How to Obtain Child Custody in New Mexico

By Mary Jane Freeman

If you're divorcing your child's other parent, you not only have to prepare to live separate lives, but you must also figure out how to parent from two separate homes. When you file for divorce in New Mexico, you and your spouse must resolve any and all custody issues before the divorce can be finalized. If you are unable to reach an agreement on your own, the court will step in and make the decision for you, choosing a custody arrangement that serves the best interests of your child.

Parenting Plan

If you have children and file for divorce in New Mexico, you may request custody in your Petition for Dissolution of Marriage filed with the court. If you and your spouse are in agreement as to the custody arrangement, you may submit a parenting plan along with the petition. In the plan, you describe whether you and your spouse will exercise joint legal custody, making important decisions regarding your child together, such as education, religion and health care, or if only one parent will have this responsibility through sole custody. Additionally, you list the time-sharing schedule, which basically describes with whom the child lives and when each parent will have access to the child.

Disagreement

If you and your spouse are unable to reach a custody agreement, this becomes a contested issue in your divorce. When this happens, the court will make the decision for you. Prior to trial, the court is likely to order mediation. If you reach an agreement with the help of mediation, the terms are formalized in a parenting plan and submitted to the court. If approved, the court incorporates the agreement into the divorce decree and finalizes the divorce, making a trial unnecessary unless other contested issues remain. If mediation proves unsuccessful, the matter will proceed to trial.

Divorce is never easy, but we can help. Learn More

Court Intervention

When a court decides child custody as part of a divorce, it does so based on the best interests of the child. To make this determination, the court looks at a variety of factors, such as the relationship between the parents and child; the child's adjustment to home, school and community; the mental and physical health of parents and child; and the child's wishes. In addition, New Mexico courts start off with the presumption that joint custody is in the best interests of the child. However, this presumption can be overcome. For example, if you can prove the other parent has been abusive or abuses drugs, the court is likely to award you with sole custody.

Special Circumstances

If you are divorcing an abusive spouse, New Mexico has protections built into the process. If an emergency exists, you may petition the court for a temporary protection order, or TPO. You will be asked to describe the instances of domestic abuse, both on the petition and before the judge who will sign the petition later that day. The court also has the authority to award you with temporary custody while the TPO is in place, even if your spouse currently has the child. The TPO remains in effect until a subsequent hearing on the matter is held, which must take place within 10 days of the TPO being approved. At the hearing, the judge will decide whether to convert the TPO into a permanent order, which lasts for one year and can be extended.

Divorce is never easy, but we can help. Learn More
How to Apply for Sole Custody in Baltimore, Maryland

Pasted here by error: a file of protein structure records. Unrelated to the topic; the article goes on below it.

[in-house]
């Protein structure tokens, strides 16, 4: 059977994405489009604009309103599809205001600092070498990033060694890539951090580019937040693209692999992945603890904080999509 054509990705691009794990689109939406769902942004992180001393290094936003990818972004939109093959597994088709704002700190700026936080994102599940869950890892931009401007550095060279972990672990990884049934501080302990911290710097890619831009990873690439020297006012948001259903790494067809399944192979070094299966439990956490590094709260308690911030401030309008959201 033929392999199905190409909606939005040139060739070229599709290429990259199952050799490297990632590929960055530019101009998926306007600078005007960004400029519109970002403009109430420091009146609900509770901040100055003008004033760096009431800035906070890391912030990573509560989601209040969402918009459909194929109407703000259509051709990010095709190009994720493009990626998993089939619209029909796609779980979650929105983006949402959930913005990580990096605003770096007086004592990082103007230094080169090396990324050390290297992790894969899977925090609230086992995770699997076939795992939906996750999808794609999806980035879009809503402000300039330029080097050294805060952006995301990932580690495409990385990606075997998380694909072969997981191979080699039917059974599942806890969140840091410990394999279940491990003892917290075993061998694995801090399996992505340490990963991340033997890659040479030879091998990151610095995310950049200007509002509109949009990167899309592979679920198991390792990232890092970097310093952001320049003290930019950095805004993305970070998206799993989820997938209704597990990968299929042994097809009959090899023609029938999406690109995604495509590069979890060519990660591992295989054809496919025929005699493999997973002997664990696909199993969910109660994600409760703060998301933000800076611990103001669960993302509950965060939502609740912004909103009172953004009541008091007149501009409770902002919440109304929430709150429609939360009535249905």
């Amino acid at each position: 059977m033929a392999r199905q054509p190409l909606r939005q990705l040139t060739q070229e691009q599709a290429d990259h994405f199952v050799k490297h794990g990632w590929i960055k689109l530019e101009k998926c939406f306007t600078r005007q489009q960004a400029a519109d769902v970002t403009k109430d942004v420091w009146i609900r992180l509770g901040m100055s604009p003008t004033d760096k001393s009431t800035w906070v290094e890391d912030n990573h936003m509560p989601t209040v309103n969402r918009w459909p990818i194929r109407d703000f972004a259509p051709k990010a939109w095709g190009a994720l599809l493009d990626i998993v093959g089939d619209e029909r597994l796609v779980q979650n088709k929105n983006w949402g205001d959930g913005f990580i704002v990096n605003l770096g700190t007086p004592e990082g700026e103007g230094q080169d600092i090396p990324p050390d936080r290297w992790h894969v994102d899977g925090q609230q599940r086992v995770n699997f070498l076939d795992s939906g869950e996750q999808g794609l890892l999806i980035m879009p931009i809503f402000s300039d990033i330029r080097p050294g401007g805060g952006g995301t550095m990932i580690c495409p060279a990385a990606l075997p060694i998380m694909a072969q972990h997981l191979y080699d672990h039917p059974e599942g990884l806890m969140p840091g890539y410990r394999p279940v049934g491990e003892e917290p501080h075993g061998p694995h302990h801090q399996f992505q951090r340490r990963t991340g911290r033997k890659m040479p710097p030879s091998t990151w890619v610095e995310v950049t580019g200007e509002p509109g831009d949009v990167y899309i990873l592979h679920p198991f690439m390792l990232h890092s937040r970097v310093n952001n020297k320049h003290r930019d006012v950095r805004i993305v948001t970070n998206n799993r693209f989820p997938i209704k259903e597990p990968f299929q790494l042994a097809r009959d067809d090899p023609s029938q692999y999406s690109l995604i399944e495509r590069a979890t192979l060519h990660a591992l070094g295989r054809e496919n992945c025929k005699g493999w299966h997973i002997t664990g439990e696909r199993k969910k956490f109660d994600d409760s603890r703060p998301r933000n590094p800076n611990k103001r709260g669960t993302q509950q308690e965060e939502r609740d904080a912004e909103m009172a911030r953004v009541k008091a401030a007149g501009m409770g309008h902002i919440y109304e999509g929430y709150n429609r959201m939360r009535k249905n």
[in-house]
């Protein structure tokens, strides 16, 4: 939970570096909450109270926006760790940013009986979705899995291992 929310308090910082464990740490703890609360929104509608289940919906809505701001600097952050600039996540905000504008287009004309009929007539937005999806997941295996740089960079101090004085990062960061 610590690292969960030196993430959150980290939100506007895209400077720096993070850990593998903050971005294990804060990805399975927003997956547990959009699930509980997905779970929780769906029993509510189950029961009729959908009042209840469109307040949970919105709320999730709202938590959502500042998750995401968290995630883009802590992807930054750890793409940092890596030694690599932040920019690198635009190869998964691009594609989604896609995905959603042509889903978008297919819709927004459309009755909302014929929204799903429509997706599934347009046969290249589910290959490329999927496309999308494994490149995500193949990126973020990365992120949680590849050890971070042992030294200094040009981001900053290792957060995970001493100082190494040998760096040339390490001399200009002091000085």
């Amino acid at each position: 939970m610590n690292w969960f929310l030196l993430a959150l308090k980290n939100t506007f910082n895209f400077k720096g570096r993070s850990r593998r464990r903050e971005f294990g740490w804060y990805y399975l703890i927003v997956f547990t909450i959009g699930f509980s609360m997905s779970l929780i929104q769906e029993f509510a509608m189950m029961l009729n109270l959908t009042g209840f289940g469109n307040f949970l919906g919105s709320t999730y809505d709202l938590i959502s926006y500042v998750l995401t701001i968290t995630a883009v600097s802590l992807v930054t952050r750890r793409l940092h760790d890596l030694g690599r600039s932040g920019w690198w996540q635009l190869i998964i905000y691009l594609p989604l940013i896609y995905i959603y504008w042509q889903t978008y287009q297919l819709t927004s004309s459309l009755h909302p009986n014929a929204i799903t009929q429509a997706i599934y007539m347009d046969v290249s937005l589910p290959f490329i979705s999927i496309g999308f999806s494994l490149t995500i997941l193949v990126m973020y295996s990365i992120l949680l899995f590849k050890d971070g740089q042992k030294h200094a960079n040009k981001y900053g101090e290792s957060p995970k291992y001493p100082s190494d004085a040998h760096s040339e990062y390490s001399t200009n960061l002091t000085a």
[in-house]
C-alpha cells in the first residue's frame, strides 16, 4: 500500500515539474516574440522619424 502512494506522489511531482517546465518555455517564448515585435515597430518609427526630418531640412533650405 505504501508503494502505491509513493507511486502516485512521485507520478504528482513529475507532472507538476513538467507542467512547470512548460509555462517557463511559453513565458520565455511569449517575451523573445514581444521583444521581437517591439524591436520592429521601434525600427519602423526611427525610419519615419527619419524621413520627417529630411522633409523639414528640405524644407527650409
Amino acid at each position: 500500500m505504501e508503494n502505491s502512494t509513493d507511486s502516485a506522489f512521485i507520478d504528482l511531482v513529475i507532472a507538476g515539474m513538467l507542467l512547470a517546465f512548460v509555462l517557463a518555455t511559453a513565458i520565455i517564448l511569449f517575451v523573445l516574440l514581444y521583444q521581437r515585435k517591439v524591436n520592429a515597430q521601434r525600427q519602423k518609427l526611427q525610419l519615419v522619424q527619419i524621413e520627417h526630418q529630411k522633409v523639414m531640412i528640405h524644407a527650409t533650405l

References

Related articles

What Happens After Filing for Divorce in Oregon?

When you file for divorce, you will complete a divorce petition. The petition asks for personal information about both you and your spouse, including your home address. In addition, you must include the terms of your divorce in the petition. For example, you will decide how to divide the marital property and child custody arrangements. Whether you and your spouse agree about the terms of your divorce will determine what occurs after you file for divorce.

How to Get Full Custody of a Child in Texas

If you cannot agree on custody terms with your child's other parent and you desire full custody of your child, you will need to be prepared to engage in a custody battle. . Obtaining full custody in Texas is difficult as there is a presumption that joint custody will be most beneficial to the child. Before you begin, determine if you already have a custody order regarding your child. If you have not previously filed for custody you will need to seek a new custody order with the court. If you already have an custody order, you will seek to modify that order.

Rights of a Sole Custodial Parent

Divorcing parents often fight hardest over child custody, and you may ask the court for sole custody of your child. Child custody laws vary somewhat by state, but courts have flexibility to divide custody in a way that is in the best interests of your child. If this means you receive sole custody, you will have more rights than if you shared custody with your ex-spouse.

Get Divorced Online

Related articles

NH Laws About Getting Physical Custody of Children

New Hampshire has joined the ranks of a few other states that no longer use the term "custody" to describe the legal ...

How to File for Custody of Children Prior to Divorce in Florida

Florida courts have moved away from using the term "custody" and instead assign either shared or sole "parental ...

How to Get Child Custody If a Parent Refuses to Sign the Papers

Because child custody disputes can be contentious and stressful, family courts encourage parents to settle their ...

How to File for Sole Custody & Supervised Visitation in New Jersey

In New Jersey, there is a strong presumption in favor of preserving the family unit and ensuring children have ample ...

Browse by category
Ready to Begin? GET STARTED